• 1986 -1990 Charles Dana Scholar, Haverford College PA 1989 Gertrude Heller Award, Haverford College PA
  • 1992 Massachusetts General Hospital/Merck Fellowship Research Award, Boston MA
  • 1994 -1998 Medical Intern, Resident and Chief Resident, Columbia University Presbyterian Hospital, NY 1997 American Board of Internal Medicine, Diplomate in Internal Medicine
  • 1998 Instructor in Clinical Medicine, Department of Medicine, Columbia University NY
  • 1998 -2002 Clinical and Research Fellow in Cardiovascular Medicine, Brigham & Women’s Hospital, MA 1998 Finalist, Lanneac Society Young Clinician Award, American Heart Association, Atlanta GA 2001 Brigham and Women’s Hospital/Kraft Minority Faculty Development Award
  • 2001 Finalist, Jeremiah and Rose Stamler Research Award for New Investigators, American Heart Association, San Antonio TX
  • 2002 Instructor in Medicine, Harvard Medical School, Boston MA
  • 2003 Learner Young Investigator Award – Cardiovascular Medicine, Brigham and Women’s Hospital 2003 American Board of Internal Medicine, Diplomate in Cardiovascular Medicine
  • 2004 Herbert W. Nickens Epidemiology Award, Association of Black Cardiologists, Inc 2004 Assistant Professor in Medicine, Harvard Medical School, Boston MA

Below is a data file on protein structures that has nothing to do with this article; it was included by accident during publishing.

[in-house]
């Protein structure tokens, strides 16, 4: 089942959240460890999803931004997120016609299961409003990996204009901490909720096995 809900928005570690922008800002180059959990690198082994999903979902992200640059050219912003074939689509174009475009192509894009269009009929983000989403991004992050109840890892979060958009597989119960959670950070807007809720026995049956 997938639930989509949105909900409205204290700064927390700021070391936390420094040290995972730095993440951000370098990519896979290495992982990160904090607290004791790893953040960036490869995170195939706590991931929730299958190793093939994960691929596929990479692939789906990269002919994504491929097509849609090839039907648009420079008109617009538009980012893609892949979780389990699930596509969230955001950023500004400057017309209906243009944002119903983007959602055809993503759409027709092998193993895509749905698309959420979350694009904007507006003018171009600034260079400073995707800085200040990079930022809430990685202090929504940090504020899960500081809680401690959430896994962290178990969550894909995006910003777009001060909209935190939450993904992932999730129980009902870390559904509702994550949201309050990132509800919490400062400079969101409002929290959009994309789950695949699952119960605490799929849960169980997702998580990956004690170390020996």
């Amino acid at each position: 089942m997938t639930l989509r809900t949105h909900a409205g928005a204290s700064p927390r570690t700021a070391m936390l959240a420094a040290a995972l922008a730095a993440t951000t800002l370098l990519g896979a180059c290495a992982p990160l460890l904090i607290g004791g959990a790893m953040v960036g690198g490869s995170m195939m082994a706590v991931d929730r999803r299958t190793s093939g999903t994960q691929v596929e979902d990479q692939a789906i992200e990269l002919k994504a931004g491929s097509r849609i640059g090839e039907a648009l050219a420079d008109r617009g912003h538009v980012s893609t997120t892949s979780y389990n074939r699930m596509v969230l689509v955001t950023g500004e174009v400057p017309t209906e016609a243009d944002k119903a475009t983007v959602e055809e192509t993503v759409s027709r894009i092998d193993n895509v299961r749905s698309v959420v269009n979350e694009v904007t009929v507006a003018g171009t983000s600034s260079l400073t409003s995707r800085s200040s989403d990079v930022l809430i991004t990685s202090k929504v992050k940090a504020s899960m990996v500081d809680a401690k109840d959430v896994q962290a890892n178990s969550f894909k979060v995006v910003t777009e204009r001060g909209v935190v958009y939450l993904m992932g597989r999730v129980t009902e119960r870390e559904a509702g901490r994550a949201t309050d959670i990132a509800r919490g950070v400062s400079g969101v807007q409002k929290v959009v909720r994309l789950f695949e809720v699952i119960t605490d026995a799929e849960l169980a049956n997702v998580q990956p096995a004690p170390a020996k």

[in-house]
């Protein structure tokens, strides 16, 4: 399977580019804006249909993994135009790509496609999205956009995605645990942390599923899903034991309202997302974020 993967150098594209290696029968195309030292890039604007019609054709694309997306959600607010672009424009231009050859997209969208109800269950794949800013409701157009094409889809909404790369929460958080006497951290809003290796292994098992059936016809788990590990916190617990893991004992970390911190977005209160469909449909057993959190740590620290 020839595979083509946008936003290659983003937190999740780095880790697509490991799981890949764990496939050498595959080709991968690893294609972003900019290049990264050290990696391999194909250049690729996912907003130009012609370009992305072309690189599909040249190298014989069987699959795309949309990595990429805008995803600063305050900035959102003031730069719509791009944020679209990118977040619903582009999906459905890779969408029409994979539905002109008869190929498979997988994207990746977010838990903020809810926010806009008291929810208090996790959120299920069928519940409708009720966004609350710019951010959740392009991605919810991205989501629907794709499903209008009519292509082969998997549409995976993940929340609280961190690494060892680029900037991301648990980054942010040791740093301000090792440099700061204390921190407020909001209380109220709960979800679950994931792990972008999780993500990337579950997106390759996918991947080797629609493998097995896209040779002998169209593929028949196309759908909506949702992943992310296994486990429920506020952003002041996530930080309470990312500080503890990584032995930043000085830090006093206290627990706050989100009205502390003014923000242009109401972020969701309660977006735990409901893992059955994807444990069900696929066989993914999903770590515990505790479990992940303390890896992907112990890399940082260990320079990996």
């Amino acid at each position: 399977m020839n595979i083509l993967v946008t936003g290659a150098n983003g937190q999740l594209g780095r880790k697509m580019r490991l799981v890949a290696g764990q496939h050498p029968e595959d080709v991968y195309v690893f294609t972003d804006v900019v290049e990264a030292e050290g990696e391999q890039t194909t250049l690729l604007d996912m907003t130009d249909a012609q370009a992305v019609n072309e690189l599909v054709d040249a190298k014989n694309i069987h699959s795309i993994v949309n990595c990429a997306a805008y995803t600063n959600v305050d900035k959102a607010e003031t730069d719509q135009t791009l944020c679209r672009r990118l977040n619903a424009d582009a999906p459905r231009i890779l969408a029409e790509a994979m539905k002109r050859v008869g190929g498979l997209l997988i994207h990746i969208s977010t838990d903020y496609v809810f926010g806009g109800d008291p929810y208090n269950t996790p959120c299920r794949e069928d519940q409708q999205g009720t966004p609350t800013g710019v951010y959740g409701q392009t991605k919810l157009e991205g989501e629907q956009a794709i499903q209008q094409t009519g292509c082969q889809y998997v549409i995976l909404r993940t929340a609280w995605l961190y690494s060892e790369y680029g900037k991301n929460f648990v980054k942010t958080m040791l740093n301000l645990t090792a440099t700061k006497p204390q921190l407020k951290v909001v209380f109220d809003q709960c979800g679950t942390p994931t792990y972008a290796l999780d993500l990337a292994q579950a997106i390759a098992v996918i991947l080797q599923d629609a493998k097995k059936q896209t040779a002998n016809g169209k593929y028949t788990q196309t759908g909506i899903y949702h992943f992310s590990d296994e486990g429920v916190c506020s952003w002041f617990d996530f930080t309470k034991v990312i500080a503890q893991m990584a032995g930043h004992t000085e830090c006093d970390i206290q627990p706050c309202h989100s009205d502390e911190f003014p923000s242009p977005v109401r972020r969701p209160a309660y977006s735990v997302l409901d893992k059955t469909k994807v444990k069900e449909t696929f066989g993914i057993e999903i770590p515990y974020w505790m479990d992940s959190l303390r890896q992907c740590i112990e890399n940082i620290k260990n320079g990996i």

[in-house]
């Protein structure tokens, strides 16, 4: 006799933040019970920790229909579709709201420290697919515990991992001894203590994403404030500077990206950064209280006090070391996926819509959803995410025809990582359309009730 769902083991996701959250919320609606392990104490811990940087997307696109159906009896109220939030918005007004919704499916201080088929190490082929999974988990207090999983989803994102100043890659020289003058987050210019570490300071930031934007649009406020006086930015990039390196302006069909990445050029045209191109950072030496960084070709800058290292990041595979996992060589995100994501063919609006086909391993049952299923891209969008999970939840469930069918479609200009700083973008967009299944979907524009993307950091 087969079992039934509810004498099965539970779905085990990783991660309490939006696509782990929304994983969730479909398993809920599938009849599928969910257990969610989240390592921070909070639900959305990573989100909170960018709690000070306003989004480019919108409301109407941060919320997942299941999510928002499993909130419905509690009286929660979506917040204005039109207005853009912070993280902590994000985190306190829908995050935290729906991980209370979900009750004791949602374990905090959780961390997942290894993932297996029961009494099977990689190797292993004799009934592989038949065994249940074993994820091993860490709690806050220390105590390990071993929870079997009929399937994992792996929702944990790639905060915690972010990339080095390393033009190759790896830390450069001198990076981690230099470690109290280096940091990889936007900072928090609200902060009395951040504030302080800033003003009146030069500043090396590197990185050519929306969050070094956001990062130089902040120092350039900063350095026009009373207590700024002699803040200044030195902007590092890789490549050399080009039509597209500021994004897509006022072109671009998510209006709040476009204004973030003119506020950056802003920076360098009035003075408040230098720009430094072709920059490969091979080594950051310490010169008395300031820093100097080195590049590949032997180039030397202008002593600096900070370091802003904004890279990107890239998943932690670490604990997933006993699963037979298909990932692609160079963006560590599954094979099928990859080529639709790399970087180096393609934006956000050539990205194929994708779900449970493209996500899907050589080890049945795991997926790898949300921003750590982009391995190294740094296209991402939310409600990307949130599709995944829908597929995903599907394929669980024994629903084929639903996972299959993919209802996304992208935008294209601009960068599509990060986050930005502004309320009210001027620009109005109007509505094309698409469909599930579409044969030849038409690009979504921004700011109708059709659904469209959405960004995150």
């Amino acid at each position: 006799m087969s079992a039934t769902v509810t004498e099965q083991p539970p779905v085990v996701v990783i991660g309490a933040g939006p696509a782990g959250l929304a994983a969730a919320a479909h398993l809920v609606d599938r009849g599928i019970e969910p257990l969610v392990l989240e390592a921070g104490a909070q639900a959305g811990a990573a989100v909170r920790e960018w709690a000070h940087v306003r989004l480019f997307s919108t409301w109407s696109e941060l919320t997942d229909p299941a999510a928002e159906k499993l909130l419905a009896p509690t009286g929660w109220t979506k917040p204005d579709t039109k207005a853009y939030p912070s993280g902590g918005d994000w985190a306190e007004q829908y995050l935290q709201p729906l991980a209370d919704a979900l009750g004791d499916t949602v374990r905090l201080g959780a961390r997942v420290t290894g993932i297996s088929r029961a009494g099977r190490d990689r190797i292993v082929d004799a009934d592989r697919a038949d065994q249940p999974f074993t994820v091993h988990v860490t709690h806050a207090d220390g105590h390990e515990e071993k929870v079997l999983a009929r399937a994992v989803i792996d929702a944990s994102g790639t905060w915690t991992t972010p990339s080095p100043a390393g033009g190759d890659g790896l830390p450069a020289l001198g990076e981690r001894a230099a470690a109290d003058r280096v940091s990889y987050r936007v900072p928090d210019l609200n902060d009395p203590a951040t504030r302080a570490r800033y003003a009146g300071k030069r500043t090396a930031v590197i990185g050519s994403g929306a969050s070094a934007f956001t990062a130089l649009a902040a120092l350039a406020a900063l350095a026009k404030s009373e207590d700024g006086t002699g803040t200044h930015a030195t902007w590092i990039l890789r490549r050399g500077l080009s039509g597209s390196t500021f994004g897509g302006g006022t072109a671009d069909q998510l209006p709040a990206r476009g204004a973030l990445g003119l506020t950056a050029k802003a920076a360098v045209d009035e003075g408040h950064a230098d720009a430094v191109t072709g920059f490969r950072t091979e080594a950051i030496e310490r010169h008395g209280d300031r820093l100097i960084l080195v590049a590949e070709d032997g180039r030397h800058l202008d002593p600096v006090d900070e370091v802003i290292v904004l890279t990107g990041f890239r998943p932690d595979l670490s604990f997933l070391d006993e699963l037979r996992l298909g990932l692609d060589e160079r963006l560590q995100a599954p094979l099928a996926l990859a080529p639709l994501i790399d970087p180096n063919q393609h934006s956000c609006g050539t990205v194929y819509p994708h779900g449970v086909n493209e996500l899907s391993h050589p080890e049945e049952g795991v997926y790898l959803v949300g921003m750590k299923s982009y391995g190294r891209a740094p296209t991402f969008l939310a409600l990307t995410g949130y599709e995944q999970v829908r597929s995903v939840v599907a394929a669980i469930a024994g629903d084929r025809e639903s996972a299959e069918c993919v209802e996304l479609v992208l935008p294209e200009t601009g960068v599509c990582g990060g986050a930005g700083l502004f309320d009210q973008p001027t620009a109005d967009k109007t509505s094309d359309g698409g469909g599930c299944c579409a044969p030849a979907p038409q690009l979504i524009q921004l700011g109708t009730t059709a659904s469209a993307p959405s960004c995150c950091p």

• 2005 Elected Fellow, American College of Cardiology
  • 2006 J Ira and Nikki Harris Family Research Award, Cardiovascular Division Brigham and Women’s Hospital, MA
  • 2007 Winner, Best Science Award, Scientific Sessions Poster Competition, American Heart Association Annual Scientific Sessions, Orlando FL
  • 2008-2009 Harvard Business School, Selected Member of Brigham Leadership Program
  • 2009 Director of Behavioral and Neurocardiovascular Medicine, Cardiovascular Division, Brigham & Women’s Hospital
  • 2012 Associate Professor in Medicine, Harvard Medical School, Boston MA
  • 2012-2014 Vivian Allen Beaumont Endowed Professor & Chair, Chief of Cardiovascular Medicine, Howard University College of Medicine
  • 2012 Winner, Second Annual Heart of Women's credo Award, American College of Cardiology 2013- Adjunct Professor of Medicine, Johns Hopkins Medicine
  • 2014 Elected Fellow, American Heart Association
  • 2014 Elected Member, Association of Academic Minority Physicians 2015 The Haverford Alumni Award
  • 2015 Elected Fellow, Association of University Cardiologists (Elected 2015 Meeting, Induction 2016) 2016-2020 NIH/NIA: Biobehavioral and behavioral Processes Review Group: Mechanism of Emotion,
  • Stress & Health Standing Study Section (MESH)

Selected publications: